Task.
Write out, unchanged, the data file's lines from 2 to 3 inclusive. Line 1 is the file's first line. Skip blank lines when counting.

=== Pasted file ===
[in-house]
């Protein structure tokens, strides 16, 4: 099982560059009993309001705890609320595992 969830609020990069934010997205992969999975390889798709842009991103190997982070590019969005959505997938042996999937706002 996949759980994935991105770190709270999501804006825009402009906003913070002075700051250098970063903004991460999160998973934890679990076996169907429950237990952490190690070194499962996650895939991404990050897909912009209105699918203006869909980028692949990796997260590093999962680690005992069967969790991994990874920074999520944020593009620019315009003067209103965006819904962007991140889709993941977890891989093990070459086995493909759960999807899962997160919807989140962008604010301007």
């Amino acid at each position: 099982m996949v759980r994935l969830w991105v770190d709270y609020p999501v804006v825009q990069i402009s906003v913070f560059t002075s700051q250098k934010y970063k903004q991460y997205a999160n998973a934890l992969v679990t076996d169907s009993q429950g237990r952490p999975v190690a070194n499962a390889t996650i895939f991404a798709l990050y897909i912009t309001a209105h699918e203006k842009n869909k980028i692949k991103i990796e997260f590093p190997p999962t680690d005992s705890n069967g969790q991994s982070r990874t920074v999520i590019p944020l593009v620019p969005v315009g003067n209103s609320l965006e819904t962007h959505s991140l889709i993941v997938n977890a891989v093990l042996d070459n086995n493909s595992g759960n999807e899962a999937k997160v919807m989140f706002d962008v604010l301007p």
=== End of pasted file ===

């Protein structure tokens, strides 16, 4: 099982560059009993309001705890609320595992 969830609020990069934010997205992969999975390889798709842009991103190997982070590019969005959505997938042996999937706002 996949759980994935991105770190709270999501804006825009402009906003913070002075700051250098970063903004991460999160998973934890679990076996169907429950237990952490190690070194499962996650895939991404990050897909912009209105699918203006869909980028692949990796997260590093999962680690005992069967969790991994990874920074999520944020593009620019315009003067209103965006819904962007991140889709993941977890891989093990070459086995493909759960999807899962997160919807989140962008604010301007």
């Amino acid at each position: 099982m996949v759980r994935l969830w991105v770190d709270y609020p999501v804006v825009q990069i402009s906003v913070f560059t002075s700051q250098k934010y970063k903004q991460y997205a999160n998973a934890l992969v679990t076996d169907s009993q429950g237990r952490p999975v190690a070194n499962a390889t996650i895939f991404a798709l990050y897909i912009t309001a209105h699918e203006k842009n869909k980028i692949k991103i990796e997260f590093p190997p999962t680690d005992s705890n069967g969790q991994s982070r990874t920074v999520i590019p944020l593009v620019p969005v315009g003067n209103s609320l965006e819904t962007h959505s991140l889709i993941v997938n977890a891989v093990l042996d070459n086995n493909s595992g759960n999807e899962a999937k997160v919807m989140f706002d962008v604010l301007p």